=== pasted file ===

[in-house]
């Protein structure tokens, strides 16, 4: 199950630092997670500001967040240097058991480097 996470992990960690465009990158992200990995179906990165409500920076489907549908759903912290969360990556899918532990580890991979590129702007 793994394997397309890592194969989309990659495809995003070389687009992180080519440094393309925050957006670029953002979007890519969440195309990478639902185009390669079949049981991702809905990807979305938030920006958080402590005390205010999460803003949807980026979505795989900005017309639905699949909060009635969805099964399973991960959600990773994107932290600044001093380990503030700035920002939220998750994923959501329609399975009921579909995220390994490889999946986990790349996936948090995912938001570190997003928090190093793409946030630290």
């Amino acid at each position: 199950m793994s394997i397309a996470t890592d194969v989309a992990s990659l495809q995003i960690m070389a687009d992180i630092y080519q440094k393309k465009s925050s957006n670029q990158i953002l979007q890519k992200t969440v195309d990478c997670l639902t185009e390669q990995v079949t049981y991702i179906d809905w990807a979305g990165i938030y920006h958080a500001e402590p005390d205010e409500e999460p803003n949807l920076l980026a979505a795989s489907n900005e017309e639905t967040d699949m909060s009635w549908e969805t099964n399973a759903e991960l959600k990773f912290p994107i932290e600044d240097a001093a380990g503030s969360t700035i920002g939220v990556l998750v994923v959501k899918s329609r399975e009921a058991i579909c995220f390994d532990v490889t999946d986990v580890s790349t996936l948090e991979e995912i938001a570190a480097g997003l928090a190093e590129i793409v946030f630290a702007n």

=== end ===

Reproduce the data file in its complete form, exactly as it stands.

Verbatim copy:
[in-house]
């Protein structure tokens, strides 16, 4: 199950630092997670500001967040240097058991480097 996470992990960690465009990158992200990995179906990165409500920076489907549908759903912290969360990556899918532990580890991979590129702007 793994394997397309890592194969989309990659495809995003070389687009992180080519440094393309925050957006670029953002979007890519969440195309990478639902185009390669079949049981991702809905990807979305938030920006958080402590005390205010999460803003949807980026979505795989900005017309639905699949909060009635969805099964399973991960959600990773994107932290600044001093380990503030700035920002939220998750994923959501329609399975009921579909995220390994490889999946986990790349996936948090995912938001570190997003928090190093793409946030630290």
């Amino acid at each position: 199950m793994s394997i397309a996470t890592d194969v989309a992990s990659l495809q995003i960690m070389a687009d992180i630092y080519q440094k393309k465009s925050s957006n670029q990158i953002l979007q890519k992200t969440v195309d990478c997670l639902t185009e390669q990995v079949t049981y991702i179906d809905w990807a979305g990165i938030y920006h958080a500001e402590p005390d205010e409500e999460p803003n949807l920076l980026a979505a795989s489907n900005e017309e639905t967040d699949m909060s009635w549908e969805t099964n399973a759903e991960l959600k990773f912290p994107i932290e600044d240097a001093a380990g503030s969360t700035i920002g939220v990556l998750v994923v959501k899918s329609r399975e009921a058991i579909c995220f390994d532990v490889t999946d986990v580890s790349t996936l948090e991979e995912i938001a570190a480097g997003l928090a190093e590129i793409v946030f630290a702007n």